Orders open for electric Uniti One Founders Series
Order books have opened for the forthcoming Uniti One, with the Swedish start-up company requesting full deposits for a limited-edition Founders Series model set to arrive in 2020.
Prices of around £20,000 were expected, and while final figures have still not been confirmed, customers who pay the full, undisclosed sum in 2019 will secure their cars before sales officially begin.
Alternatively, customers can join the waiting list with a deposit of €149 (around £134), which includes global membership with access to limited test-drive events and other perks.
Last year, the Swedish car company announced it would build its electric cars in the UK.
The firm will open a pilot factory at Silverstone Technology Park, which will create at least 150 jobs within Uniti itself, and more still in partner companies including Danneka, Siemens, Unipart and KW Special Projects.
The Uniti One – a city car that’ll use a 26kWh battery and 120kW electric motor to achieve a range of around 124 miles – will be the brand's first car. It’ll be capable of DC fast charging and will charge from 20-80% in 25 minutes from a 50kW charger.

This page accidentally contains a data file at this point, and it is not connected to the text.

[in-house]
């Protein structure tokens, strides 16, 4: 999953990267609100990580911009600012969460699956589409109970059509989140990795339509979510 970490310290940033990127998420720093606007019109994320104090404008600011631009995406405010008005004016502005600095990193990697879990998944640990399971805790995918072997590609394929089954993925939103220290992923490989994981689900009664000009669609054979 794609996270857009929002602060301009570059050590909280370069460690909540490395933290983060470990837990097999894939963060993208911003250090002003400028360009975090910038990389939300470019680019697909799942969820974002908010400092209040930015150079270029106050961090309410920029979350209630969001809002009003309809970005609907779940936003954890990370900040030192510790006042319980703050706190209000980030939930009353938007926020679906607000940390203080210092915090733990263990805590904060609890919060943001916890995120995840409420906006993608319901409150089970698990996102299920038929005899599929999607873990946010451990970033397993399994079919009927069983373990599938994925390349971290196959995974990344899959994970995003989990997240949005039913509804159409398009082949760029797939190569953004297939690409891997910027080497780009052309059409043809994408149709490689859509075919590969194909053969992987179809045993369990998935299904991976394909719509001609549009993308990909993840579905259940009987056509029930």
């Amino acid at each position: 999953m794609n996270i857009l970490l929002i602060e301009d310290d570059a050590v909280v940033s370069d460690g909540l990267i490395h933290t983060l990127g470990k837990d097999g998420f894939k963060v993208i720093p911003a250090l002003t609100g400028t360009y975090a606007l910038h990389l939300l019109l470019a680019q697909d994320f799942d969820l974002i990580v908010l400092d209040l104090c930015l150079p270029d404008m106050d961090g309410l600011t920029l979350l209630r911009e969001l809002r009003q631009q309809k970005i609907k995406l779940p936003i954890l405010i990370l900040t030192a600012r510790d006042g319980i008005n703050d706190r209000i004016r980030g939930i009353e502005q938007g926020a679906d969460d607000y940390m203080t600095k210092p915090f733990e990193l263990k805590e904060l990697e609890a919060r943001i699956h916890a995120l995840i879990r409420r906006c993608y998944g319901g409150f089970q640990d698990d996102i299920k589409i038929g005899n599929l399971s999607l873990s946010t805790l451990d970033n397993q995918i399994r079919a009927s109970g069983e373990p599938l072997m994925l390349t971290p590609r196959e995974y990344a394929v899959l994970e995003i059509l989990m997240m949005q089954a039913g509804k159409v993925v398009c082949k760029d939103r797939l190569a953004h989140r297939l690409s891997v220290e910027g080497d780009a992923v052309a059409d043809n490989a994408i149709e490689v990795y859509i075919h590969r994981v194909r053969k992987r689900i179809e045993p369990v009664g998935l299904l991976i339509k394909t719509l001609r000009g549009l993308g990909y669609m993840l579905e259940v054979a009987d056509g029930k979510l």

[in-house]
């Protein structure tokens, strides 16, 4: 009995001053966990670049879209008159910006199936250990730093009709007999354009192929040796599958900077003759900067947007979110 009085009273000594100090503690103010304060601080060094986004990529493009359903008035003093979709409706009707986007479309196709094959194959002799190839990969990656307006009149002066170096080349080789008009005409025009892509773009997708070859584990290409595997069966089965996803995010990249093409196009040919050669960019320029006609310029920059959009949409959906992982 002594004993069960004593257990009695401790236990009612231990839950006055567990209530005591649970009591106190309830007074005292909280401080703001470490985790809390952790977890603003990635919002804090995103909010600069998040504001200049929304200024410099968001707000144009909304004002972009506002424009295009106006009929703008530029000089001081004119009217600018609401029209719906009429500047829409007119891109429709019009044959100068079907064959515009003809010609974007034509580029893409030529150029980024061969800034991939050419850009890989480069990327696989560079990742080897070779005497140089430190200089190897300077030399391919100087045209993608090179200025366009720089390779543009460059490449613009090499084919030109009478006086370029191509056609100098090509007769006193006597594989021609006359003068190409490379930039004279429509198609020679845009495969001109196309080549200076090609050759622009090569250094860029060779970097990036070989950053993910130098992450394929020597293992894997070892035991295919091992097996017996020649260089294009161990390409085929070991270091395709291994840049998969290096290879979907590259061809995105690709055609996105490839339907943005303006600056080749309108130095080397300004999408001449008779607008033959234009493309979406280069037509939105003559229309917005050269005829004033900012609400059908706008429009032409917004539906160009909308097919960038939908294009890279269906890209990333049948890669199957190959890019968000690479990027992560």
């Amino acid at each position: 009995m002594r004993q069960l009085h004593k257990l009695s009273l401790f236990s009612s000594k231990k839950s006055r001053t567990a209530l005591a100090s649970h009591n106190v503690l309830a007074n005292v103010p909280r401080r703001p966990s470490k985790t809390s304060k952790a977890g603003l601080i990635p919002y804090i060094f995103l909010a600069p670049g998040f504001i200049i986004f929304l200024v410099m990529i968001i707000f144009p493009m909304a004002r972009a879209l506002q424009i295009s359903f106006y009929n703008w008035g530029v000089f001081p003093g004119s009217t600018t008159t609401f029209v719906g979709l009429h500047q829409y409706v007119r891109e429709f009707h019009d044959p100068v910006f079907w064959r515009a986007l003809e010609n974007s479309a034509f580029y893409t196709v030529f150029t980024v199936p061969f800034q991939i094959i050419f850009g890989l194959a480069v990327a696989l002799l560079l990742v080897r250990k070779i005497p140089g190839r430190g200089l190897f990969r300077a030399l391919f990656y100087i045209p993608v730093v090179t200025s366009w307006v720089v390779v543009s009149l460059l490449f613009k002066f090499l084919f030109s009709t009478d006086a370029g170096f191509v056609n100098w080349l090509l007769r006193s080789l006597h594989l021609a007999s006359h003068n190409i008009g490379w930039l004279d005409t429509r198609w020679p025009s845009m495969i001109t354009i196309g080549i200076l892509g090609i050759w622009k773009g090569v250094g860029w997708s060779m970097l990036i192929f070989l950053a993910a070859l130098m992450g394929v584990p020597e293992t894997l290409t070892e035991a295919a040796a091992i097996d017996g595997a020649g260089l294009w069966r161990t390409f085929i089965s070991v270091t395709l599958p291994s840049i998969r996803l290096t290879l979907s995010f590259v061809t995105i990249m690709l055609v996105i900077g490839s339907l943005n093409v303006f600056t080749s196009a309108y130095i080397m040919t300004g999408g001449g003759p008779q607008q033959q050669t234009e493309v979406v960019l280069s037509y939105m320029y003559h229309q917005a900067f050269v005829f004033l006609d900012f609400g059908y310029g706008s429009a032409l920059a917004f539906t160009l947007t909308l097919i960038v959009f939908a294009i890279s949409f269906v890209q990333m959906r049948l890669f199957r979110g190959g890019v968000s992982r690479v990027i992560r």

An expected base price of around £20,000 will include the battery pack, although Uniti is keen to promote car-sharing, whether privately or in funded schemes. For that reason, the Uniti One will come with a key card that can be programmed to allow as many people as you wish to use the car.
Larger models, including a 2+2, will follow soon after, with pre-production versions of these expected to be revealed next year. Uniti says that it’s intent on rethinking car production and transport from the ground up. The company’s manufacturing process is arguably the most significant aspect of its current plans.
It aims to be the first company to fully utilise ‘digital twinning’, which allows remote, localised production facilities anywhere in the world to make Uniti cars from the ground up, without the need to ship large parts – as is the traditional method.
Each Uniti model is also designed to maximise parts re-use for others in the range, in order to minimise the need for separate tooling and production, therefore reducing the company’s carbon footprint. It’s even hoped that the necessary crash tests can be carried out digitally, to save waste.
In 2018, CEO Lewis Horne went as far as saying that “our ultimate goal is to not sell any cars at all. There has to be a moment in time when we switch from one way of thinking to another… It’s time to get the world to where it needs to be.”